PostreSQL 9.3 Streaming Replication Howto / Tutorial

Update 2016-06-03

This is a re-creation of original post from my old blog.


This tutorial will walk through configuring master/slave servers for PostgreSQL 9.3 using streaming replication.


  • You are not trying to configure an existing data set (i.e. fresh install)
  • You are running Ubuntu 14.04 LTS
  • You have run apt-get update ; apt-get upgrade
  • You have two servers to use as a master and a slave
  • $HOME and ~/ for the user postgres are set to /var/lib/postgresql
  • We will work out of /var/lib/postgresql for all/most commands
  • We are not using archiving

Also important to note is that all actions should be run as postgres user, NOT ROOT.

su - postgres  
cd /var/lib/postgresql  


  • master (db1 /
  • slave (db2 / 192.168.20)


  • Data (/var/lib/postgresql/9.3/main)
  • Configs (/etc/postgresql/9.3/main)

Step 1 - Stop pgsql

service postgresql stop  

Step 2 - Remove existing data

rm -rf /var/lib/postgresql/9.3/main/*  

Step 3 - Configure pg_hba.conf on master

To allow our slave to connect to our master, we will need to make sure the pg_hba.conf has an entry for our replicator role to connect.

vi /etc/postgresql/9.3/main/pg_hba.conf  

Now what we want to do is add two entries (ssl and non-ssl) for the user/role replicator.

host    replication    replicator    md5  
hostssl    replication    replicator    md5  

This now allows user replicator from IP using md5 password method.

Step 4 - Configure postgresql.conf on master

Next, we will update the postgresql.conf file and change the settings required to get streaming replication working.

vi /etc/postgresql/9.3/main/postgresql.conf  

There are X settings to change, you can make them look like the following:

listen_addresses = '*'  
wal_level = hot_standby  
max_wal_senders = 3  
wal_keep_segments = 8  
checkpoint_segments = 8  

Be sure to check the last setting, checkpoint_segments, as this may have been manually updated if you use the pgtune tool.

Step 5 - Initialize the database on master

Now we are ready to initialize the database directory on the master server. This will create all the necessary files/directories needed to run normally.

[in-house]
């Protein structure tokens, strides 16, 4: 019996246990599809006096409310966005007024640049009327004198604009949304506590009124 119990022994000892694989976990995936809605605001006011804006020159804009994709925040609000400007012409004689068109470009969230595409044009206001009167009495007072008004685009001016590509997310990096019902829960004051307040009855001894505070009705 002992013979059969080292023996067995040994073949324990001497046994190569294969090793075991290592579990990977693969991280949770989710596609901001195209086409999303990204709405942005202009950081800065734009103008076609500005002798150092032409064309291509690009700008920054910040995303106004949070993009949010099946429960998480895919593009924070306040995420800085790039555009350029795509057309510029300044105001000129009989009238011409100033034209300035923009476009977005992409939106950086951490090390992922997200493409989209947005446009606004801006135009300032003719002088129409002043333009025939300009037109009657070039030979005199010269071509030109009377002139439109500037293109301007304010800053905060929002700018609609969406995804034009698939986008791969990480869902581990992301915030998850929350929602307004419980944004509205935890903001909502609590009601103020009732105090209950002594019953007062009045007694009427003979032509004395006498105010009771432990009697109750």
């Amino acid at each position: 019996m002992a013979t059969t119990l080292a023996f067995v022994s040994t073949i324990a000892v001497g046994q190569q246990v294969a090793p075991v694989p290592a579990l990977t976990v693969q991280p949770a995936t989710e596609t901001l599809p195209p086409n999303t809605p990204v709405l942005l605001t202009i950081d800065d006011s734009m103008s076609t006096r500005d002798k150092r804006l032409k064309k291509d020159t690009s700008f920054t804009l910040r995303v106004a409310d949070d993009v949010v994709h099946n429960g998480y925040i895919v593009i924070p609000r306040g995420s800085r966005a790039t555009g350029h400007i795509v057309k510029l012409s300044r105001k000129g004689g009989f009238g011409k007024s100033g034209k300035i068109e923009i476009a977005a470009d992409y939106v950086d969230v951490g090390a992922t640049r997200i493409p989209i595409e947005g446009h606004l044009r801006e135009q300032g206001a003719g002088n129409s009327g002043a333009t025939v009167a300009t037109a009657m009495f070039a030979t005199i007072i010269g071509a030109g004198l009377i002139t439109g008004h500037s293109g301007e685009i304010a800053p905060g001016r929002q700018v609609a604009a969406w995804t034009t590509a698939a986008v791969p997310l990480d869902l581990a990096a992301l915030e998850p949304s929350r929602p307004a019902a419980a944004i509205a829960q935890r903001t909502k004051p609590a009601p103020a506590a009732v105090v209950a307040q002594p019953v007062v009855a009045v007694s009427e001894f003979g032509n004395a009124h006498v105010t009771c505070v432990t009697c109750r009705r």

initdb /var/lib/postgresql/9.3/main  

At this point we can start postgresql on the master server.

service postgresql start  

We should now have a fresh instance of postgresql up and running.

Step 6 - Add replicator user to master

We now need to add our replicator user which will be used to connect and read the replication pseudo-table.

psql -c "CREATE USER replicator REPLICATION LOGIN ENCRYPTED PASSWORD 'your-password';"  

Now that our master server is primed and ready, we can move onto the slave.

Step 7 - Configure postgresql.conf on the slave

At this point I would add a note that the following worked for me, but based on the comments in the config file, some are only relevant to the master and may not need to be set, so feel free to try without them.

vi /etc/postgresql/9.3/main/postgresql.conf  

Now change these settings, and again it's possible that only the hot_standby option need be set.

listen_addresses = '*'  
hot_standby = on  
wal_level = hot_standby  
max_wal_senders = 3  
wal_keep_segments = 8  
checkpoint_segments = 8  

Step 8 - Copy data from master to slave

On the slave, we will use the pg_basebackup utility to get a copy of the master's data. This will prompt for a password which is the one you configured in Step 6 when you created the replicator user.

pg_basebackup -h -D /var/lib/postgresql/9.3/main -U replicator -P -v -x  

This should complete successfully, if you see any errors then you will need to try to figure them out before continuing. Now we need to create a recovery.conf file and we will link it in the data directory.

vi /etc/postgresql/9.3/main/recovery.conf  
primary_conninfo = 'host= port=5432 user=replicator password=your-password'  
trigger_file = '/var/lib/postgresql/9.3/main/failover'  
standby_mode = 'on'  

There are a couple of other options you can specify for the primary_conninfo (and probably more).

  • keepalives_idle=60
  • sslmode=require

Step 9 - Starting the slave

We should now have our fully loaded slave with a copy of the master's data ready to go. We can now start postgresql on the slave.

service postgresql start  


That wraps up this tutorial. Part of my learning curve was getting stuck with trying to figure out archiving and how that tied into streaming replication, which it seems they are different solutions. I struggled for hours trying to get this to work before finally disabling the archive options.